While Chairman Jim Brulte and the California Republican Party are planning to “build a farm team” by concentrating on local non-partisan elections and moving Republican officeholders up to partisan offices, Democrats plan to meet them in the trenches, according to Chairman John Burton.
“They’ve got to start at the bottom because they can’t elect anybody at the top,” Burton told Calbuzz. “They have to carry the burden of those fucking idiots in Washington . . . On the big picture, they’re pissing against the wind.”
Burton, who served with Brulte in the state Legislature, said his old friend has little choice because the GOP brand is so reviled among the broad electorate. But he said, “We’re not going to abandon local races to the Republicans.”
The California Democratic Party, Burton argued, has already been active in local races, including, for example, the election of former U.S. Rep. Bob Filner as mayor of San Diego – “the first Democratic mayor in San Diego in God knows how long.”
Burton will be seeking a second term as CDP chairman when the party gathers in convention in April. When told that one of our myriad Calbuzz editors wanted to know if Burton is promising to clean up his language in his second term, Chairman Burton said the Calbuzzard should “go fuck himself.”
He said it in the nicest possible way.
Old Saw Won’t Cut It
Meanwhile, something worth noting happened in a partisan election last week, when Assemblyman Ben Hueso, a San Diego Democrat, won a special election in the 40th state Senate district in a special election, restoring the Democrats’ supermajority in the upper house.
The unofficial tally gave Hueso 52.3% of the vote — enough to overcome Democrat Anna Nevenic and two Republicans, Hector Raul Gastelum and Xanthi Gionis.
Said Democratic consultant Richie Ross: “One of the old truisms in politics that hasn’t been true for a long time is that low turnout special elections give Republicans an advantage . . . Ben Hueso’s success is just the latest example of why that isn’t true.”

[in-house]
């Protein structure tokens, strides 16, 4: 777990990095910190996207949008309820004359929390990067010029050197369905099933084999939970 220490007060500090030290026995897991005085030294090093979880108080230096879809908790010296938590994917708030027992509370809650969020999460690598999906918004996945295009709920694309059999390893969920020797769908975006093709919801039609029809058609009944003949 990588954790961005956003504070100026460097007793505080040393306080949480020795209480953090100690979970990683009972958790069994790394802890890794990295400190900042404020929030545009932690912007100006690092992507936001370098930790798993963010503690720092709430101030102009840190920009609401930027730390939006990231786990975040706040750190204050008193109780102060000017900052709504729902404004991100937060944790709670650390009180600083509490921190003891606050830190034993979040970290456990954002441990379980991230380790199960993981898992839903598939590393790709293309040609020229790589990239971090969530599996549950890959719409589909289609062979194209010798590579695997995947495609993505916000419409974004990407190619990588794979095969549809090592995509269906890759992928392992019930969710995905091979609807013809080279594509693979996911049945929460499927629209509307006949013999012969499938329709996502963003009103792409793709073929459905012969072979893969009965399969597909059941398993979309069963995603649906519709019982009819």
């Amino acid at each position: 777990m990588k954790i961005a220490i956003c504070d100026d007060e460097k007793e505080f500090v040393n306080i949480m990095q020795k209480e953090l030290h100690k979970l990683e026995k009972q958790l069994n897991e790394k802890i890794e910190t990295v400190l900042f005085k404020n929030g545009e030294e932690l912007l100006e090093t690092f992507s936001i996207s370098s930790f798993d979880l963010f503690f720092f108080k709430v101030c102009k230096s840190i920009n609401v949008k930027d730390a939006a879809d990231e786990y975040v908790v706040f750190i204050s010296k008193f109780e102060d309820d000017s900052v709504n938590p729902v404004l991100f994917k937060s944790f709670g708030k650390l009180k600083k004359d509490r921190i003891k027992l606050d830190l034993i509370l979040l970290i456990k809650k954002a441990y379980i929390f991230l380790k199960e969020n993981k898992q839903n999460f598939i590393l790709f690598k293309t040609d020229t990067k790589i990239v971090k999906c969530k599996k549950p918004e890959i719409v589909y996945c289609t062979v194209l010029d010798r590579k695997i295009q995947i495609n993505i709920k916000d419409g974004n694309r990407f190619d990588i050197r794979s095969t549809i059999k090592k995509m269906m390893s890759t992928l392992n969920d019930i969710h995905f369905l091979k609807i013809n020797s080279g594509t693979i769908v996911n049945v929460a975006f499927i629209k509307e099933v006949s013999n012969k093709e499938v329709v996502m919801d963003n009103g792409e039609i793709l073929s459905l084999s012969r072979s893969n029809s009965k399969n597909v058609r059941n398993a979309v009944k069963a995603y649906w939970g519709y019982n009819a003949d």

Department of Dumb Ideas
Speaking of what’s not true, how about the notion that readers will be willing to pay about $15 a month to see the content of the San Francisco Chronicle online?
We’re not sure what genius at the Comical came up with this brilliant idea that we hear is in the works, but we suspect it’s a another loser attempt to save the paper’s bottom line without doing what might actually work: investing in reporting, improving the paper’s breadth and depth and making it a must-read.
Lurking behind a pay wall is just stupid. Not to put too fine a point on it.
White on White
You don’t have to pay $15 a month to learn truly significant political information about trends that have deep implications in California. Read, for example, Charlie Cook’s report at the National Journal: The GOP Keeps Getting Whiter, including these key grafs:
Fresh 2010 census data by congressional district, compiled by The Cook Political Report’s House editor, David Wasserman, provides some numerical food for thought. Between 2000 and 2010, the non-Hispanic white share of the population fell from 69 percent to 64 percent, closely tracking the 5-point drop in the white share of the electorate measured by exit polls between 2004 and 2012. But after the post-census redistricting and the 2012 elections, the non-Hispanic white share of the average Republican House district jumped from 73 percent to 75 percent, and the average Democratic House district declined from 52 percent white to 51 percent white. In other words, while the country continues to grow more racially diverse, the average Republican district continues to get even whiter.
As Congress has become more polarized along party lines, it’s become more racially polarized, too. In 2000, House Republicans represented 59 percent of all white U.S. residents and 40 percent of all nonwhite residents. But today, they represent 63 percent of all whites and just 38 percent of all nonwhites. In 2012 alone, Republicans lost 11.2 million constituents to Democrats (a consequence of not only the party’s loss of a net eight House seats but also the fact GOP districts had grown faster in the previous decade and needed to shed more population during redistricting). Of the 11.2 million people Republicans no longer represent, 6.6 million, or 59 percent, are minorities.